Our guide to HMRC's 'Standard for agents', HMRC's approach to tackling bad agent behaviour, and providing a definition of a tax adviser. 

HMRC Standard for agents is a non-statutory standard, aimed at all tax agents, although largely to most tax agents who are not members of any of the professional tax and accountancy bodies. 

HMRC considers that agents have a key role to play in the tax system and their role should be supported. 

  • As a result of years of mass marketing of tax schemes and more lately the antics of Income Tax repayment agents, the government has reached a conclusion that "there is a minority of incompetent, unprofessional and malicious advisers whose activities harm their clients, reduce public revenue, and undermine the functioning of the tax advice market."
  • The Independent Loan Charge Review in 2020 made recommendations that the government should improve the market in tax advice and consider establishing ‘a more effective system of oversight, which may include formal regulation, for tax advisers’.

HMRC's Standard has been substantially strengthened since its orginal publication in 2016 to create more transparency in the tax advice market for customers, following consultation. 

Interaction with professional bodies

HMRC expects professional body members to follow their body’s code of ethics and all agents who interact with HMRC to keep to its standard, regardless of professional body membership. If agents meet their professional body’s code of ethics, however, the HMRC standard for agents should not place further requirements on them.

Members of the professional tax and accountancy bodies now all automatically sign up to the Professional Conduct in Relation to Taxation (PCRT). This is acknowledged as setting a stronger standard than HMRC's Standard for Agents.

Professional body standards for their members

The largest UK accountancy and tax professional bodies use guidance which applies the principles of their codes of ethics in a tax context, created by sevent accountancy and tax professional bodies share a standard known as ‘Professional Conduct in Relation to Taxation’ (PCRT). Other professional bodies have their own standards or codes of ethics that they require members to follow.

Codes of ethics set out the fundamental principles and standards of behaviours that all members, affiliates and students of those professional bodies must follow.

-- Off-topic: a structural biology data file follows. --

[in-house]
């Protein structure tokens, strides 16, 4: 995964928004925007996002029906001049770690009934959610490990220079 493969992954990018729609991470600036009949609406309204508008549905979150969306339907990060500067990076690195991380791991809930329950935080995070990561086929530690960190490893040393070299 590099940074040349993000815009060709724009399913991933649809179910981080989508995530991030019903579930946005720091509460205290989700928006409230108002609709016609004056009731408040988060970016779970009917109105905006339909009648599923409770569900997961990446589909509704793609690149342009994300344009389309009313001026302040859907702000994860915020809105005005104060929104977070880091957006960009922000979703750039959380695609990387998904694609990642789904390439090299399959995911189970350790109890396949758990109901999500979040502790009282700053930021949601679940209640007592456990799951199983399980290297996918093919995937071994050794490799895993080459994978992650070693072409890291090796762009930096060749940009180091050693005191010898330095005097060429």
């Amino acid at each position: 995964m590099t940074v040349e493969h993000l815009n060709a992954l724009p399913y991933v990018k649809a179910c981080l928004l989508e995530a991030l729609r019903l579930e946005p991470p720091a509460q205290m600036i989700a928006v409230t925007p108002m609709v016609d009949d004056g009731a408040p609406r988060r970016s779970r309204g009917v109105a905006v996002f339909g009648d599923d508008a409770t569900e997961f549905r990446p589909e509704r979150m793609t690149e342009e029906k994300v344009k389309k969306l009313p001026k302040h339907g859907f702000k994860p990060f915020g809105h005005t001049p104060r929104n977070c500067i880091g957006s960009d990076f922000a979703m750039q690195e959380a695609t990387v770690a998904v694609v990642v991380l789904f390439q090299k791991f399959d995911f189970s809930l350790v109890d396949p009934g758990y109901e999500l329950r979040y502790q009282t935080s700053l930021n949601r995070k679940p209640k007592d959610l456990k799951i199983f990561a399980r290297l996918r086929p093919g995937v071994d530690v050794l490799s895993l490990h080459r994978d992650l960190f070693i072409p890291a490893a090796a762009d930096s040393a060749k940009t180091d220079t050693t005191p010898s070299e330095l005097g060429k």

HMRC expects professional body members to follow their body’s code of ethics. We expect all agents who interact with HMRC to keep to our standard, regardless of professional body membership. If agents meet their professional body’s code of ethics, however, the HMRC standard for agents should not place further requirements on them.

The Professional Conduct in Relation to Taxation fundamental principles

HMRC recognises and endorses the Professional Conduct in Relation to Taxation guidance.

HMRC’s standard focuses on 3 of the 5 fundamental principles found in the Professional Conduct in Relation to Taxation. These are:

  • integrity
  • professional competence and due care
  • professional behaviour

Maintaining high standards in these 3 principles are essential to the relationship between agents and HMRC.

The 2 principles not specifically covered by HMRC’s standard are objectivity and confidentiality.

Agent standards

Version: June 2023

The Standard

All agents should maintain high standards that promote tax compliance.

4.1 Integrity

We expect agents to be straightforward and honest. This includes:

  • advising HMRC if they are unable to provide relevant information because client permission has not been received
  • responding promptly when HMRC uses information powers
  • not suggesting or implying in any way that HMRC endorses them as an agent or that the agent is part of, or acting on behalf of, HMRC
  • making the identity of the agent or business clear, if known by a trading name or shortened version of the legal name

4.2 Professional competence and due care

We expect agents to:

  • maintain correct and up-to-date knowledge of the areas of tax that they deal with
  • work to prevent errors in their clients’ tax calculations or claims and avoid including figures in returns or claims which are unsubstantiated or speculative
  • keep contemporary records of what they advise their clients and when they advise it
  • advise their clients to take steps to set matters right when inaccuracies in their tax affairs are found — if the client is unwilling to correct matters, the agent should consider ceasing to act for them — if the agent continues to act in such cases, this could risk enabling tax evasion that may be subject to criminal investigation
  • maintain the security of client information they hold
  • take reasonable steps to make sure any third-party input used in the course of acting for a client (such as software or specialist advice) provides accurate results and complies with the client’s tax obligations
  • report suspicions of tax fraud or evasion to HMRC where client confidentiality does not apply (read the legal requirement in section 4.3.1)

4.3 Professional behaviour

4.3.1 Legal compliance

Agents must: